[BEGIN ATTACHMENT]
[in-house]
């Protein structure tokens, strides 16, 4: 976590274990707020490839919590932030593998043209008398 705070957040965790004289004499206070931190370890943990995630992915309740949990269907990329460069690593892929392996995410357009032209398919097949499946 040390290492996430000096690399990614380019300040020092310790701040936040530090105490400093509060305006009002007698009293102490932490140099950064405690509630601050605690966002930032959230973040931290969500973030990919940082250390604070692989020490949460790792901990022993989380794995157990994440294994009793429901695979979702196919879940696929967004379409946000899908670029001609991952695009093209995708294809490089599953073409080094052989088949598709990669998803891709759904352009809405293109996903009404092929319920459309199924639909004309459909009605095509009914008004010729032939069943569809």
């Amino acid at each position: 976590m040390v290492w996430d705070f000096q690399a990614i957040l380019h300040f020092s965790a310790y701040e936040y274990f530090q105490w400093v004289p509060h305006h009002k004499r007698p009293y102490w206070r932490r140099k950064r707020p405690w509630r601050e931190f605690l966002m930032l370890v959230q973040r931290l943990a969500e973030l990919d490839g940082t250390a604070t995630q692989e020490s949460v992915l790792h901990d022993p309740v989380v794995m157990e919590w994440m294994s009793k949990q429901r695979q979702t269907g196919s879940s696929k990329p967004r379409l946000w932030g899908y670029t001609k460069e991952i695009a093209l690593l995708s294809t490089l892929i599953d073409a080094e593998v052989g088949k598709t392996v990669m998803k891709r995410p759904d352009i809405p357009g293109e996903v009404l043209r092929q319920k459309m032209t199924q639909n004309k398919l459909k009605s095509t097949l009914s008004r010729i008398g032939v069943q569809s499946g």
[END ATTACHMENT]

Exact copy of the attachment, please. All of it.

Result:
[in-house]
């Protein structure tokens, strides 16, 4: 976590274990707020490839919590932030593998043209008398 705070957040965790004289004499206070931190370890943990995630992915309740949990269907990329460069690593892929392996995410357009032209398919097949499946 040390290492996430000096690399990614380019300040020092310790701040936040530090105490400093509060305006009002007698009293102490932490140099950064405690509630601050605690966002930032959230973040931290969500973030990919940082250390604070692989020490949460790792901990022993989380794995157990994440294994009793429901695979979702196919879940696929967004379409946000899908670029001609991952695009093209995708294809490089599953073409080094052989088949598709990669998803891709759904352009809405293109996903009404092929319920459309199924639909004309459909009605095509009914008004010729032939069943569809």
């Amino acid at each position: 976590m040390v290492w996430d705070f000096q690399a990614i957040l380019h300040f020092s965790a310790y701040e936040y274990f530090q105490w400093v004289p509060h305006h009002k004499r007698p009293y102490w206070r932490r140099k950064r707020p405690w509630r601050e931190f605690l966002m930032l370890v959230q973040r931290l943990a969500e973030l990919d490839g940082t250390a604070t995630q692989e020490s949460v992915l790792h901990d022993p309740v989380v794995m157990e919590w994440m294994s009793k949990q429901r695979q979702t269907g196919s879940s696929k990329p967004r379409l946000w932030g899908y670029t001609k460069e991952i695009a093209l690593l995708s294809t490089l892929i599953d073409a080094e593998v052989g088949k598709t392996v990669m998803k891709r995410p759904d352009i809405p357009g293109e996903v009404l043209r092929q319920k459309m032209t199924q639909n004309k398919l459909k009605s095509t097949l009914s008004r010729i008398g032939v069943q569809s499946g």